Enhanced Curriculum for Basic Education

Premised on the need for an educational reform to produce globally competitive Filipino graduates, every parent, guardian or person having custody of a child is mandated to enroll such child in basic education which covers kindergarten, elementary and secondary education.    Alternative learning systems for out-of-school students and those with special needs are also considered in the IRR as part of the basic education program.  This is somehow similar to the prior educational system providing for a Specialized Educational Service for differently-abled students and for out-of-school youth and adults.  Unlike the previous Education Act (BP Blg. 232), however, the IRR of the Enhanced Basic Education Act enumerated the following programs to address the physical, intellectual, psychosocial and cultural needs of students:

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August 2013 Philippine Supreme Court Decisions on Commercial Law

Here are select August 2103 rulings of the Supreme Court of the Philippines on commercial law:

Insurance; prohibition against removal of property. Here, by the clear and express condition in the renewal policy, the removal of the insured property to any building or place required the consent of Malayan. Any transfer effected by the insured, without the insurer’s consent, would free the latter from any liability.

Insurance; rescission. Considering that the original policy was renewed on an “as is basis,” it follows that the renewal policy carried with it the same stipulations and limitations. The terms and conditions in the renewal policy provided, among others, that the location of the risk insured against is at the Sanyo factory in PEZA. The subject insured properties, however, were totally burned at the Pace Factory. Although it was also located in PEZA, Pace Factory was not the location stipulated in the renewal policy. There being an unconsented removal, the transfer was at PAP’s own risk. Consequently, it must suffer the consequences of the fire. Thus, the Court agrees with the report of Cunningham Toplis Philippines, Inc., an international loss adjuster which investigated the fire incident at the Pace Factory, which opined that “[g]iven that the location of risk covered under the policy is not the location affected, the policy will, therefore, not respond to this loss/claim.” It can also be said that with the transfer of the location of the subject properties, without notice and without Malayan’s consent, after the renewal of the policy, PAP clearly committed concealment, misrepresentation and a breach of a material warranty.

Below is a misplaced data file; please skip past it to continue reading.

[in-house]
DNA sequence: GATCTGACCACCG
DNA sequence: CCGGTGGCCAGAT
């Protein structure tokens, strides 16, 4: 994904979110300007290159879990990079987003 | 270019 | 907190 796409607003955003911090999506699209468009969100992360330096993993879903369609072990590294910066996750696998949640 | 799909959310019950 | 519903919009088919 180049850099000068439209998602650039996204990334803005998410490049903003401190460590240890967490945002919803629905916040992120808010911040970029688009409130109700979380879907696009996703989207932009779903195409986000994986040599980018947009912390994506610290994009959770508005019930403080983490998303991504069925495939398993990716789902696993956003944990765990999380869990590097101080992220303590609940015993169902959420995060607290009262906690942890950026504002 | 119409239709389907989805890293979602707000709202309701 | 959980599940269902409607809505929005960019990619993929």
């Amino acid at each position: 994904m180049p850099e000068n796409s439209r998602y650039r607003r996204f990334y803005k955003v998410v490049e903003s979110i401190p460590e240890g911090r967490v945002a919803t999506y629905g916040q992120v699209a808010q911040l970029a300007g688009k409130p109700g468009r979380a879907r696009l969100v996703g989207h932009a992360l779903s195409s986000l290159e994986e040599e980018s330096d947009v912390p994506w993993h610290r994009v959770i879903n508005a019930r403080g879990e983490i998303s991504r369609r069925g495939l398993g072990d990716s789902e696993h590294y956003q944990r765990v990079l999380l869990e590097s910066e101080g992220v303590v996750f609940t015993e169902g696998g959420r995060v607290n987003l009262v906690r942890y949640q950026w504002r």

Accordingly, an insurer can exercise its right to rescind an insurance contract when the following conditions are present, to wit:

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The Philippine Design Competitiveness Act: Pushing Filipino Creativity and Innovation to Greater Heights

There’s a much brighter future in store for our Filipino designers.

Republic Act No. 10557, or the “Philippine Design Competitiveness Act”, has been enacted and signed into law by President Benigno Aquino III last May 15, 2013.

The Act aims to boost competitiveness of the Filipino design industry with the following objectives: (1) creating forward-thinking and long-range direction and strategy for the design industry; (2) promoting national awareness on the use of design as a tool for economic competitiveness and social innovation; (3) integrating design into other industries and aspects of society; (4) incorporating design as a priority component in national planning and development; and  (5) encouraging innovation and creativity in the use of raw materials and natural resources (see Section 3).